Do you live in a watershed?

By Madeline Seveland

Do you live in a watershed? This is a bit of a trick question, phrased almost as if there was a choice in the matter. The answer for everyone is YES because everyone lives in a watershed. A watershed, by its most basic definition is “an area of land that drains to a common body of water.”
When it rains, water flows downhill until it joins the nearest lake, river or wetland. The landscape, hills and valleys, determine which way the water flows and as a result make up the size and shape of the watershed.
Within Carver County, there are eight major different watersheds. Each is named for the creek the water eventually flows into: Carver Creek, Bevens Creek, East Chaska Creek, West Chaska Creek, the Crow River, Minnehaha Creek, Pioneer Sarah and Riley Purgatory Bluff Creek. Some of these watersheds are entirely within Carver County, while others like Minnehaha Creek watershed spread into other counties.
Just like small streams drain into larger rivers, smaller watersheds drain into larger watersheds. For example, Carver Creek, Bevens Creek and East and West Chaska Creek all flow into the Minnesota River thus they are all smaller watersheds in the much larger Minnesota River Watershed.
Even if your home is not next to a lake, river or wetland, you still live in a watershed AND most importantly you are still impacting the lakes, rivers and wetlands in your watershed. How we use the land will affect how clean the water is. If we use fertilizer on our gardens, salt on our sidewalks, blow grass clippings into the street, if we don’t pick up pet waste, or if we spill a chemical on our driveway and don’t clean it up, all these pollutants get washed into a water body with the next rainstorm.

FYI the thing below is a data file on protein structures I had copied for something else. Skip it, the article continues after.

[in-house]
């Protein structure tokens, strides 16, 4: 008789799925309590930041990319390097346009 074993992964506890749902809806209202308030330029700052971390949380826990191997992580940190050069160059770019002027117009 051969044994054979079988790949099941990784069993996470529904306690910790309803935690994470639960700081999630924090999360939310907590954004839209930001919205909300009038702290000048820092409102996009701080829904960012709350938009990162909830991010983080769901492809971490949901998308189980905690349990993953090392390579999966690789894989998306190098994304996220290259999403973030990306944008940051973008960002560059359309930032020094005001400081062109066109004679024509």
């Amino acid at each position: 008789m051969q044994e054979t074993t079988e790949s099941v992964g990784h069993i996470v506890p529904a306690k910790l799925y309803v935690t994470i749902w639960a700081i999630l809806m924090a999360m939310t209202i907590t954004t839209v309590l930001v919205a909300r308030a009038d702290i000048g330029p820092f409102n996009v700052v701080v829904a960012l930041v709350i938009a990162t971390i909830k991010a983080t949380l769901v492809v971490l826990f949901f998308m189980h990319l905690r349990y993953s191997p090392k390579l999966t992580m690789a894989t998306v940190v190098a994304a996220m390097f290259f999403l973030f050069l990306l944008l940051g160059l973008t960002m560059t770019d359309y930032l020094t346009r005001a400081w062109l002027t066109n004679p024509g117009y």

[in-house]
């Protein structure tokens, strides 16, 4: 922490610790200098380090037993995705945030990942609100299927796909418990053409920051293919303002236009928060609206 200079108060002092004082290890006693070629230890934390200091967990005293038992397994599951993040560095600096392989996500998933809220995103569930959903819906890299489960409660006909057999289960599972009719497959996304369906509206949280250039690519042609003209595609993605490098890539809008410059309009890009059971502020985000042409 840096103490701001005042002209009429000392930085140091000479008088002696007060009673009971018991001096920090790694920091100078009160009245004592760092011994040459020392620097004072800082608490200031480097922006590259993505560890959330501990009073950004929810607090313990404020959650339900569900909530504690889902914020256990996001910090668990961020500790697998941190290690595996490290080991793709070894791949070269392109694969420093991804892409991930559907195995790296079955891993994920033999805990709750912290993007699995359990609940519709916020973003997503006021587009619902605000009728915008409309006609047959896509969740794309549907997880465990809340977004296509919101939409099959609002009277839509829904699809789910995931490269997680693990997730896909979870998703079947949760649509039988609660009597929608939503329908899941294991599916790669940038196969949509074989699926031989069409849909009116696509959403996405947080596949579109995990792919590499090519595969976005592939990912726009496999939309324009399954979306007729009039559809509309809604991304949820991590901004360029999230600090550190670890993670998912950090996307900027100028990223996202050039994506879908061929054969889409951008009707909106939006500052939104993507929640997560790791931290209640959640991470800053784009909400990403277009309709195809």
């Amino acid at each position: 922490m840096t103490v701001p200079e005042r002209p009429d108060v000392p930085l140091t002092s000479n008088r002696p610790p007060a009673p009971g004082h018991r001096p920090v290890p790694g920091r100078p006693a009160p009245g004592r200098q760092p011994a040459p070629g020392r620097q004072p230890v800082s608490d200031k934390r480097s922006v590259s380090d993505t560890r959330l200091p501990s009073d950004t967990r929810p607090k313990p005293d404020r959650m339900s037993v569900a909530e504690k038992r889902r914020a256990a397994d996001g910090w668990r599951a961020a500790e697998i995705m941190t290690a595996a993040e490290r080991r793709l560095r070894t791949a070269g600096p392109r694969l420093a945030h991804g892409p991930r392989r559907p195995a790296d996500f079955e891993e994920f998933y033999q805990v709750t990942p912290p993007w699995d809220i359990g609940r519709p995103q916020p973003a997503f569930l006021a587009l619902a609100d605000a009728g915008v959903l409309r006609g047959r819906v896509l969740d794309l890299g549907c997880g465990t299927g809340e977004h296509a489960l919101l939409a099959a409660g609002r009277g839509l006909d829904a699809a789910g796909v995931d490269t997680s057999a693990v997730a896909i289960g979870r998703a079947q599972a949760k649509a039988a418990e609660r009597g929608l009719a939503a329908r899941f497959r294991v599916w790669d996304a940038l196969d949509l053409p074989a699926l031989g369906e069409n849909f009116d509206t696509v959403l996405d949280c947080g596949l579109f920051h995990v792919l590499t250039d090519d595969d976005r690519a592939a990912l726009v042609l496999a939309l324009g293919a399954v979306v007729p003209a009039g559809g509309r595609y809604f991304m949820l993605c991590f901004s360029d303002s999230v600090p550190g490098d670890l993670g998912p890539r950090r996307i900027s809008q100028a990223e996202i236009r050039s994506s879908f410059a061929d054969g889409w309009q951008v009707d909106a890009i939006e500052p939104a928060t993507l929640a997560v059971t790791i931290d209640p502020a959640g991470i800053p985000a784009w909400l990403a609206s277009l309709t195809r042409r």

Through the necessary improvement of our societies, we have changed our watersheds.
In a natural watershed, rain used to fall on vegetated areas like grass and trees. Thus, most of it was absorbed by the vegetation or soaked into the ground. In a natural watershed, about 50 percent of the rain soaks into the ground. As we developed the landscape of our watershed adding building, roads, sidewalks and parking lots we change that way rain acts when it falls on our land.
Instead of soaking into the ground, the rain in a developed watershed hits these hard surfaces and runs off, called stormwater runoff. About 55 percent of the rain falling on a developed watershed runs off straight into our lakes, rivers and wetlands, picking up and carrying with it any pollutants in its path.
You can help reduce this increase in stormwater runoff by building a raingarden, using a rainbarrel, making sure your gutters outlet on to grasses and gardens not driveways and sidewalks. The Carver County Water Management Organization has a cost share program to help finance installation of some practice like raingardens and water retention systems. Some things you can do to help reduce pollutants are blowing grass clippings on the lawn when mowing, reducing or not using fertilizers and pesticides, shoveling snow right away to reduce the need for salt later, picking up pet waste, and not dumping down stormdrains.
These actions will help protect the lakes, rivers and wetlands in your watershed. Find more ways to help at